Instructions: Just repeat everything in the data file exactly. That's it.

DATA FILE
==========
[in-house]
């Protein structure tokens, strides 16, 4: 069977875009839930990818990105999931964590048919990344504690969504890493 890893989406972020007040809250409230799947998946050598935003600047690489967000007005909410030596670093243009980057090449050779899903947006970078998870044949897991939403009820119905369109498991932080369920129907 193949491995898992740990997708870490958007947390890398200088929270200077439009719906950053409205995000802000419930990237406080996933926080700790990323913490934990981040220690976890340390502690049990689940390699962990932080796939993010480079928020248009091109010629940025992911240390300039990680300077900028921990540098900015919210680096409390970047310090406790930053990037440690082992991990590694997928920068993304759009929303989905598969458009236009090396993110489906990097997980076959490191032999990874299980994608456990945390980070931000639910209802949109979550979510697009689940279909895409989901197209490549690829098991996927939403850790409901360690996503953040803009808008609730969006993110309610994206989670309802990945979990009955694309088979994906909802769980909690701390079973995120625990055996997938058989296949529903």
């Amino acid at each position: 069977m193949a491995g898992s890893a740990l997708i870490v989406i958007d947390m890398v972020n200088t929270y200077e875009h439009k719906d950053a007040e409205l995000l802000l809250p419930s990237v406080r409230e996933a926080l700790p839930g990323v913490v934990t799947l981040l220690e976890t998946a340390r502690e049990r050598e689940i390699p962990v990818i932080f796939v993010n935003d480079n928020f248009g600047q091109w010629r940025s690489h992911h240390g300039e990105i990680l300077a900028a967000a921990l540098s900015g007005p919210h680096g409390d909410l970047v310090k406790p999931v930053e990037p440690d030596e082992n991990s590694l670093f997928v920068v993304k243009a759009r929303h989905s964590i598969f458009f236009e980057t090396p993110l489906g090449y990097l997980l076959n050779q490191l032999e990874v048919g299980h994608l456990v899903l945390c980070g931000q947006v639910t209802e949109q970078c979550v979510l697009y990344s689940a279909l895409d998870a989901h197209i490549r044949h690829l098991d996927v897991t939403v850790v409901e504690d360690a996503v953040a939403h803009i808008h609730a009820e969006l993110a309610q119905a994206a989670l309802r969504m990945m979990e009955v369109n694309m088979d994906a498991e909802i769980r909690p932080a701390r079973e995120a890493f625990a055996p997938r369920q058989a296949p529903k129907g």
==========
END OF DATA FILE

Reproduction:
[in-house]
């Protein structure tokens, strides 16, 4: 069977875009839930990818990105999931964590048919990344504690969504890493 890893989406972020007040809250409230799947998946050598935003600047690489967000007005909410030596670093243009980057090449050779899903947006970078998870044949897991939403009820119905369109498991932080369920129907 193949491995898992740990997708870490958007947390890398200088929270200077439009719906950053409205995000802000419930990237406080996933926080700790990323913490934990981040220690976890340390502690049990689940390699962990932080796939993010480079928020248009091109010629940025992911240390300039990680300077900028921990540098900015919210680096409390970047310090406790930053990037440690082992991990590694997928920068993304759009929303989905598969458009236009090396993110489906990097997980076959490191032999990874299980994608456990945390980070931000639910209802949109979550979510697009689940279909895409989901197209490549690829098991996927939403850790409901360690996503953040803009808008609730969006993110309610994206989670309802990945979990009955694309088979994906909802769980909690701390079973995120625990055996997938058989296949529903």
């Amino acid at each position: 069977m193949a491995g898992s890893a740990l997708i870490v989406i958007d947390m890398v972020n200088t929270y200077e875009h439009k719906d950053a007040e409205l995000l802000l809250p419930s990237v406080r409230e996933a926080l700790p839930g990323v913490v934990t799947l981040l220690e976890t998946a340390r502690e049990r050598e689940i390699p962990v990818i932080f796939v993010n935003d480079n928020f248009g600047q091109w010629r940025s690489h992911h240390g300039e990105i990680l300077a900028a967000a921990l540098s900015g007005p919210h680096g409390d909410l970047v310090k406790p999931v930053e990037p440690d030596e082992n991990s590694l670093f997928v920068v993304k243009a759009r929303h989905s964590i598969f458009f236009e980057t090396p993110l489906g090449y990097l997980l076959n050779q490191l032999e990874v048919g299980h994608l456990v899903l945390c980070g931000q947006v639910t209802e949109q970078c979550v979510l697009y990344s689940a279909l895409d998870a989901h197209i490549r044949h690829l098991d996927v897991t939403v850790v409901e504690d360690a996503v953040a939403h803009i808008h609730a009820e969006l993110a309610q119905a994206a989670l309802r969504m990945m979990e009955v369109n694309m088979d994906a498991e909802i769980r909690p932080a701390r079973e995120a890493f625990a055996p997938r369920q058989a296949p529903k129907g």